ing to keep him in a state of constant
anxiety and fear. He had a secret which
might be found out, and it became to him a
burden which grew more oppressive day by
day. Mark went to see his father, he was
in duty bound to do so, but he could not
ask leave to go in a frank and open manner.
Once beside poor Robson, it was hard to get
away. The late prisoner's health was fail-
ing, he could hardly procure any work;
but for the kindness of the Fieldings, the
poor man might almost have starved.
Mark saved what he could from his wages,
and gave what he could of his time; but
how could that time be spared-was it not
paid for by his mistress ? Having entered
on a course of deceit, Mark felt himself
forced-against his will-to go on in it.
Untruths came more readily to his tongue.
He asked for leave now to go to a wedding,
then to buy himself shoes. When sent on
an errand and blamed for returning an hour


too late, he was ever ready with a false
excuse. "It is for my father," he would
say to himself; "'tis but a white lie after
all !" Oh, how much happier for him had
he spoken the truth from the first, and so
never have been tempted to plunge deeper
and deeper in the miry ways of falsehood !
Once, during Mark's lengthened absence
from home, a thief took the opportunity to
steal down the area-steps, and carry off some
forks which had been carelessly left near the
window. Great were the surprise and distress
of Mark on discovering the loss What
was to be done ? Conscience and common
sense urged him alike to go at once and
confess the truth to his mistress. But the
unhappy lad had now no courage to speak
the truth. He had become accustomed to
deceit. He instinctively felt, alas! that he
had not a right to be believed. Mark con-
cealed the matter, and by doing so, brought
not only his truth but his honesty under sus-
picion when the loss was discovered at last!


Trembling and pale, the. miserable lad
stood one evening before his indignant

r ~i-t----~--:


mistress, who had just been having an
interview with a policeman. One suspicious

circumstance after another had recurred to
her mind; by making inquiries in the
neighbourhood the lady had found that
Mark had deceived her on several occasions.
All her confidence in him was gone, and
she naturally thought him guilty of stealing
the silver.
I find, unhappy boy," said Mrs. Hayley,
fixing her eyes sternly upon Mark, who, in
the misery of his soul, almost wished that
the earth would open and hide him-" I
find that you have repeatedly been seen in
company with a man, who-as the police-
man asserts-was released but a few months
ago from jail. Such fellowship speaks for
itself. I am unwilling, from pity for your
youth, to send you before a magistrate,
but not a doubt exists on my mind that
either you, or your wicked companion, has
stolen my silver forks !"
How could Mark defend himself,-how
could he defend his father from a charge of
which he knew him to be guiltless! All

the truth was now confessed, with deep
sorrow and shame; but the truth was not
now believed! Mark was dismissed from
his place in disgrace, and under suspicion of
theft! "A boy who could weave such a
web of falsehood," observed Mrs. Hayley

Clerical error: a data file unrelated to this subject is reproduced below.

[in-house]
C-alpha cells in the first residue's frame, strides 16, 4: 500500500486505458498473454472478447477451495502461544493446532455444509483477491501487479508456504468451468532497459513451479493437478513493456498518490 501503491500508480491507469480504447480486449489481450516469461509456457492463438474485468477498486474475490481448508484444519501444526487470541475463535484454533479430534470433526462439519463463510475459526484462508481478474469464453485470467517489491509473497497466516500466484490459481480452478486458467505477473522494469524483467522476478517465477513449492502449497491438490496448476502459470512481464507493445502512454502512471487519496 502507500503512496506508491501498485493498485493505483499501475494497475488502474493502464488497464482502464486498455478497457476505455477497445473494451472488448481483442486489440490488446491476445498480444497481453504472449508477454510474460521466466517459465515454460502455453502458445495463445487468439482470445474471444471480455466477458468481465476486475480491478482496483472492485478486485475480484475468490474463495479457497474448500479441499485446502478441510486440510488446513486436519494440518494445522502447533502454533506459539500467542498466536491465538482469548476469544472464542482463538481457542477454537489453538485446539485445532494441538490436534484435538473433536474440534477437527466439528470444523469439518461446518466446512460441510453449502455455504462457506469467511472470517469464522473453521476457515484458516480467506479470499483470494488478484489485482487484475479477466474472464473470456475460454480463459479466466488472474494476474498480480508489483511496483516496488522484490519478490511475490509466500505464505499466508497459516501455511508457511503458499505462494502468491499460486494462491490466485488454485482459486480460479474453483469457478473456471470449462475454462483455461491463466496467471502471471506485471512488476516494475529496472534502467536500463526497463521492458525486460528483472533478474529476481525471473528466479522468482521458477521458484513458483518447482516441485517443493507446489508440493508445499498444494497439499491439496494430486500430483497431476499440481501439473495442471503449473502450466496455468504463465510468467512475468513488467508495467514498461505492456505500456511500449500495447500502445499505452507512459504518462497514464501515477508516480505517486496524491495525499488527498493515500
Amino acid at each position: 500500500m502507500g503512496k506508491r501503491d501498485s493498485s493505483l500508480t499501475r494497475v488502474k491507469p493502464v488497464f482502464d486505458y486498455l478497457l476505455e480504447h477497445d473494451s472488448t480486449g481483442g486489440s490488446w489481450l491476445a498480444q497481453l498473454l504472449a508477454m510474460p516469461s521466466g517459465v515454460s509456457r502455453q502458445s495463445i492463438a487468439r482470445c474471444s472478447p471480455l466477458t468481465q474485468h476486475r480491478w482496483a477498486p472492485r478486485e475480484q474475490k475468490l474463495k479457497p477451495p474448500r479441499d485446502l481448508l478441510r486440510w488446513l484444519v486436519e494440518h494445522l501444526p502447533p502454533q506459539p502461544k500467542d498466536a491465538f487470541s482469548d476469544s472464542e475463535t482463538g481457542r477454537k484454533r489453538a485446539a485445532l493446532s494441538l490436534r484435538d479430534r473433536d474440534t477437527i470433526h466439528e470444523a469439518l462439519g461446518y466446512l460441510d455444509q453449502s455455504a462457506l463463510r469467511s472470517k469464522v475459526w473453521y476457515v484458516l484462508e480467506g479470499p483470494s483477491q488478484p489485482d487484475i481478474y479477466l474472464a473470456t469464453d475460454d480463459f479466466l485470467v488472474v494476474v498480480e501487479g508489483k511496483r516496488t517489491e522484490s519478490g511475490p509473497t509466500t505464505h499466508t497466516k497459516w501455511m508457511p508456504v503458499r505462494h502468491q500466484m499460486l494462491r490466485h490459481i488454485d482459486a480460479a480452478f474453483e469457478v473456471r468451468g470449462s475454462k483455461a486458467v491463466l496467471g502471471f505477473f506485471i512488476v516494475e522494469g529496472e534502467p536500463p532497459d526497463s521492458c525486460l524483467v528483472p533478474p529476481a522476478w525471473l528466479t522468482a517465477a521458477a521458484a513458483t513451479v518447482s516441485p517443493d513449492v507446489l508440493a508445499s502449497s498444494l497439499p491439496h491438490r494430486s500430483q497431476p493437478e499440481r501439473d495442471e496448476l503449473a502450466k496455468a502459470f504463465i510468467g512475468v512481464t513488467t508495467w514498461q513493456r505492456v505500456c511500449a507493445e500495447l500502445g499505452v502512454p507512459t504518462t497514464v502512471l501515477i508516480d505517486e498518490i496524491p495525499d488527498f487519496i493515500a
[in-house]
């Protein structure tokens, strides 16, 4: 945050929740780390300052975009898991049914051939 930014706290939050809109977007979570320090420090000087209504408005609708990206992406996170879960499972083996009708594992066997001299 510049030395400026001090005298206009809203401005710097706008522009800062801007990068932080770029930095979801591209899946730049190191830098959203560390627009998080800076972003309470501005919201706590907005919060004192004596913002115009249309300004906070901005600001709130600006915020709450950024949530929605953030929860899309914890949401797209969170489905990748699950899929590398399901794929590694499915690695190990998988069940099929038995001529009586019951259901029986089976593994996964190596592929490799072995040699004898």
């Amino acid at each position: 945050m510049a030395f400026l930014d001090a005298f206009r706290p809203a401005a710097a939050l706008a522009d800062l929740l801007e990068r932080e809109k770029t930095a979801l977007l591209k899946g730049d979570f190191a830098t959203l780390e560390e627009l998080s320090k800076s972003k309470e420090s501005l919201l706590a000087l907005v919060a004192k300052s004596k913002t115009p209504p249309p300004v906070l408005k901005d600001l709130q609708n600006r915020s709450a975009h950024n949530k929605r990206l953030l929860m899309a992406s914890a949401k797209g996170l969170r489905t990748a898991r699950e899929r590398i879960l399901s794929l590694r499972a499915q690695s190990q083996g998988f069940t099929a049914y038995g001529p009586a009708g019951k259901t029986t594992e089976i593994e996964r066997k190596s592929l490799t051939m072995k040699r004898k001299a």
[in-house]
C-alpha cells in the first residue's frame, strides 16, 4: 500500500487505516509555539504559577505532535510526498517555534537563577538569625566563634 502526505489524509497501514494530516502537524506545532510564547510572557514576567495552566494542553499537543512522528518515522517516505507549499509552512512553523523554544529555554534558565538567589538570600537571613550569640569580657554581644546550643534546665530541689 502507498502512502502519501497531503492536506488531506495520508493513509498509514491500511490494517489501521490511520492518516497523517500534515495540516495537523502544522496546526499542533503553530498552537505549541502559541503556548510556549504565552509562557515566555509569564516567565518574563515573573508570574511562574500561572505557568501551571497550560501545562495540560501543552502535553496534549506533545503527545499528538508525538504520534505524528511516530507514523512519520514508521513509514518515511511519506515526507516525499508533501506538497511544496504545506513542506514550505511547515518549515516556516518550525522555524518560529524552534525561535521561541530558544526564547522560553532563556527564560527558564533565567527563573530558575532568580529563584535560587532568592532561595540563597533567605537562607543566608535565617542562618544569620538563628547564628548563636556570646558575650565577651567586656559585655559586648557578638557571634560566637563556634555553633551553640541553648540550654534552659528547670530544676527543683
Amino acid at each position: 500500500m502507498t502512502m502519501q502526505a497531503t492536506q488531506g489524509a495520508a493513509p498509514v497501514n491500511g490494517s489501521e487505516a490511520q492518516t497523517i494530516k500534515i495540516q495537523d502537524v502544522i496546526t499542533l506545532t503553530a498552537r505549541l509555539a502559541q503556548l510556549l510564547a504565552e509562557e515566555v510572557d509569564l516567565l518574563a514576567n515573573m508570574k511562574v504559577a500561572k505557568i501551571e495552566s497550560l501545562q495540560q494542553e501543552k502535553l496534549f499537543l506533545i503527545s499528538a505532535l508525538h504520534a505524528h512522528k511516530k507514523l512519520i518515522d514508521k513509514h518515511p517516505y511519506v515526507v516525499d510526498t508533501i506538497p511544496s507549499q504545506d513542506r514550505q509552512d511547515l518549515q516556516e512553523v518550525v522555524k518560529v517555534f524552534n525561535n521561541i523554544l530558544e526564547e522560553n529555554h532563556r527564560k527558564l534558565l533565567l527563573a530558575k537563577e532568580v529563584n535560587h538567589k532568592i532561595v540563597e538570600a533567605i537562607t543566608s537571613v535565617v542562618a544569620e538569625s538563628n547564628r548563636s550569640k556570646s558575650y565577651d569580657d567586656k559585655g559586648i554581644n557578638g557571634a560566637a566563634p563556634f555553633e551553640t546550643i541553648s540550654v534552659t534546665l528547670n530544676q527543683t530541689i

to a friend, would be capable of any crime.
He who is false in his words, is likely to be
dishonest in his deeds."
Miserable was the life which the poor
disgraced boy had for a long time to lead,
before any one would trust him again! If,
after a painful struggle through years of
hardship and toil, Mark did at last regain
the character which he had lost, it was only
through such trials as almost crushed his
young spirit. One lesson, however, he
thoroughly learned,-and this was worth
all that he suffered,-a dread of the begin-
nings of sins, a horror for a white lie!

"3on't be too Sure."

"" SHALL have a jolly time of it with
old Marsden the bookseller!" ex-
claimed Will Blane to his father;
"nothing to do but to carry the
papers round in the morning to his cus-
tomers, and get a peep at the news as I go;
and to take library books to the houses, and
run on an errand now and then And what
"a deal of time I'll have for reading, and what
"a glorious lot of books to read-for they say
Mr. Marsden is good-nature itself, and lends
willingly enough to young chaps! Why,
I'll get as clever-as clever as a Lord
Chancellor or a Lord Mayor!" cried the


boy, almost wild with joy at the thought of
leaving the shop of his father the cobbler,
to enter on his first situation.
Don't be too sure, Will," said old Blane,
as he quietly fitted on the heel to a shoe.
"You've no reason to be certain that even
Mr. Marsden will take you at all."
Oh, there's not a doubt of it! exclaimed
Will. "Didn't he tap me on the shoulder,
and say I was as 'cute a lad as ever he had
seen ? "
Blane only smiled and shook his grizzled
head, like one who has his doubts on some
"Father, don't you want me to get clever
and great ? asked Will, rather mortified at
the smile.
I want you, my boy, to do your duty in
the station, whatever it may be, to which it
shall please God to call you, and not to set
your heart on, or make sure of, any mere
earthly success. When I see folk, as the
saying goes, counting their chickens before

they are hatched, it brings into my mind
what I read lately about the famous
Napoleon Buonaparte."
"Let's hear about him; father; you can
talk quite well at your work, and I like to
hear what you get out of those learned books
that the clerk lends you to read of an even-
"This was taken out of a grand long